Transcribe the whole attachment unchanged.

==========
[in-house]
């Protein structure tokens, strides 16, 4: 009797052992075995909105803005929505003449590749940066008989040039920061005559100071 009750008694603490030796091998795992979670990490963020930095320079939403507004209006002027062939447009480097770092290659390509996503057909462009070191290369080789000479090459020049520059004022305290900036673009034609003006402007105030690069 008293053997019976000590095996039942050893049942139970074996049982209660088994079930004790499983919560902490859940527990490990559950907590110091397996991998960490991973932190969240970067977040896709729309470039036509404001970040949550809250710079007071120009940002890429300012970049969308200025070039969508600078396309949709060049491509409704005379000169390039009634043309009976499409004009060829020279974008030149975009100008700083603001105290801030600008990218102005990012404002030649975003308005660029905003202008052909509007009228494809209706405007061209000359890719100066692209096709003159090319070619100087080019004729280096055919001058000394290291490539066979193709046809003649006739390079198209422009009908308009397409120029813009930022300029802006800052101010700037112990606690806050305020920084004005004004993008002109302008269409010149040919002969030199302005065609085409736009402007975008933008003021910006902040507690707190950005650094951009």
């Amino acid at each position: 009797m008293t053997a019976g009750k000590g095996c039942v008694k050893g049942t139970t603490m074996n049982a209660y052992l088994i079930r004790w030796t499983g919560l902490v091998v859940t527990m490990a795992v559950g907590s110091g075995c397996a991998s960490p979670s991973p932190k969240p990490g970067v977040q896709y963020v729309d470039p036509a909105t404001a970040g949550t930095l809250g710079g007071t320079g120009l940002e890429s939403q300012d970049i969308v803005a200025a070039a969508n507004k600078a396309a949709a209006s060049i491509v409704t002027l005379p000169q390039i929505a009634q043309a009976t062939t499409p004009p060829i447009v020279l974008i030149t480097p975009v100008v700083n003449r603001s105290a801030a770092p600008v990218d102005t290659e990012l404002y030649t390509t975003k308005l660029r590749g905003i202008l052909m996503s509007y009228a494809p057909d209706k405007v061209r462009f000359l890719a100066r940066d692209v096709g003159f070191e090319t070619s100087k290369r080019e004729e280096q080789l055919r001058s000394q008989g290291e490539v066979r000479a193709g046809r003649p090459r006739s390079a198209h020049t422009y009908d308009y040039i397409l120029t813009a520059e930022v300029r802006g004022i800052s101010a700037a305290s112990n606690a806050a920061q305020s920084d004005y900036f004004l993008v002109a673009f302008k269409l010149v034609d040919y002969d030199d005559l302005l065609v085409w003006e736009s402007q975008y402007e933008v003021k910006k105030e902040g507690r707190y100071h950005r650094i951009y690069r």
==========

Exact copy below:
[in-house]
């Protein structure tokens, strides 16, 4: 009797052992075995909105803005929505003449590749940066008989040039920061005559100071 009750008694603490030796091998795992979670990490963020930095320079939403507004209006002027062939447009480097770092290659390509996503057909462009070191290369080789000479090459020049520059004022305290900036673009034609003006402007105030690069 008293053997019976000590095996039942050893049942139970074996049982209660088994079930004790499983919560902490859940527990490990559950907590110091397996991998960490991973932190969240970067977040896709729309470039036509404001970040949550809250710079007071120009940002890429300012970049969308200025070039969508600078396309949709060049491509409704005379000169390039009634043309009976499409004009060829020279974008030149975009100008700083603001105290801030600008990218102005990012404002030649975003308005660029905003202008052909509007009228494809209706405007061209000359890719100066692209096709003159090319070619100087080019004729280096055919001058000394290291490539066979193709046809003649006739390079198209422009009908308009397409120029813009930022300029802006800052101010700037112990606690806050305020920084004005004004993008002109302008269409010149040919002969030199302005065609085409736009402007975008933008003021910006902040507690707190950005650094951009």
């Amino acid at each position: 009797m008293t053997a019976g009750k000590g095996c039942v008694k050893g049942t139970t603490m074996n049982a209660y052992l088994i079930r004790w030796t499983g919560l902490v091998v859940t527990m490990a795992v559950g907590s110091g075995c397996a991998s960490p979670s991973p932190k969240p990490g970067v977040q896709y963020v729309d470039p036509a909105t404001a970040g949550t930095l809250g710079g007071t320079g120009l940002e890429s939403q300012d970049i969308v803005a200025a070039a969508n507004k600078a396309a949709a209006s060049i491509v409704t002027l005379p000169q390039i929505a009634q043309a009976t062939t499409p004009p060829i447009v020279l974008i030149t480097p975009v100008v700083n003449r603001s105290a801030a770092p600008v990218d102005t290659e990012l404002y030649t390509t975003k308005l660029r590749g905003i202008l052909m996503s509007y009228a494809p057909d209706k405007v061209r462009f000359l890719a100066r940066d692209v096709g003159f070191e090319t070619s100087k290369r080019e004729e280096q080789l055919r001058s000394q008989g290291e490539v066979r000479a193709g046809r003649p090459r006739s390079a198209h020049t422009y009908d308009y040039i397409l120029t813009a520059e930022v300029r802006g004022i800052s101010a700037a305290s112990n606690a806050a920061q305020s920084d004005y900036f004004l993008v002109a673009f302008k269409l010149v034609d040919y002969d030199d005559l302005l065609v085409w003006e736009s402007q975008y402007e933008v003021k910006k105030e902040g507690r707190y100071h950005r650094i951009y690069r």